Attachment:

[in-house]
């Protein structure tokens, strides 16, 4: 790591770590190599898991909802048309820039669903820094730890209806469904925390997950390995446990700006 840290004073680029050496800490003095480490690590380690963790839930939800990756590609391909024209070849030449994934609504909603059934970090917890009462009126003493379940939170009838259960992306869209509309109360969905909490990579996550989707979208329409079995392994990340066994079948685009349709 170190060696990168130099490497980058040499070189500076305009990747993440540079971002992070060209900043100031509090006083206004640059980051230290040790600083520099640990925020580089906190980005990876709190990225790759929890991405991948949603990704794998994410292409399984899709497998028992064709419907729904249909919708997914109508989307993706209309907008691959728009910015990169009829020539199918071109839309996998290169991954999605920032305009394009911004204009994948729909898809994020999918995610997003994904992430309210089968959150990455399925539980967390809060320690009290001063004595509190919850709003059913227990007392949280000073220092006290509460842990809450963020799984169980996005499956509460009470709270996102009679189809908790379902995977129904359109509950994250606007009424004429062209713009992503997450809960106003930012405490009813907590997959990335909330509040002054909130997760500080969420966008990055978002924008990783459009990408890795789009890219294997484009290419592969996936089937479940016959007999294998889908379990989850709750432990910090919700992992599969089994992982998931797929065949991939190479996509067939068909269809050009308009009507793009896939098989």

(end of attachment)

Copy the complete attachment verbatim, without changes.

[in-house]
């Protein structure tokens, strides 16, 4: 790591770590190599898991909802048309820039669903820094730890209806469904925390997950390995446990700006 840290004073680029050496800490003095480490690590380690963790839930939800990756590609391909024209070849030449994934609504909603059934970090917890009462009126003493379940939170009838259960992306869209509309109360969905909490990579996550989707979208329409079995392994990340066994079948685009349709 170190060696990168130099490497980058040499070189500076305009990747993440540079971002992070060209900043100031509090006083206004640059980051230290040790600083520099640990925020580089906190980005990876709190990225790759929890991405991948949603990704794998994410292409399984899709497998028992064709419907729904249909919708997914109508989307993706209309907008691959728009910015990169009829020539199918071109839309996998290169991954999605920032305009394009911004204009994948729909898809994020999918995610997003994904992430309210089968959150990455399925539980967390809060320690009290001063004595509190919850709003059913227990007392949280000073220092006290509460842990809450963020799984169980996005499956509460009470709270996102009679189809908790379902995977129904359109509950994250606007009424004429062209713009992503997450809960106003930012405490009813907590997959990335909330509040002054909130997760500080969420966008990055978002924008990783459009990408890795789009890219294997484009290419592969996936089937479940016959007999294998889908379990989850709750432990910090919700992992599969089994992982998931797929065949991939190479996509067939068909269809050009308009009507793009896939098989």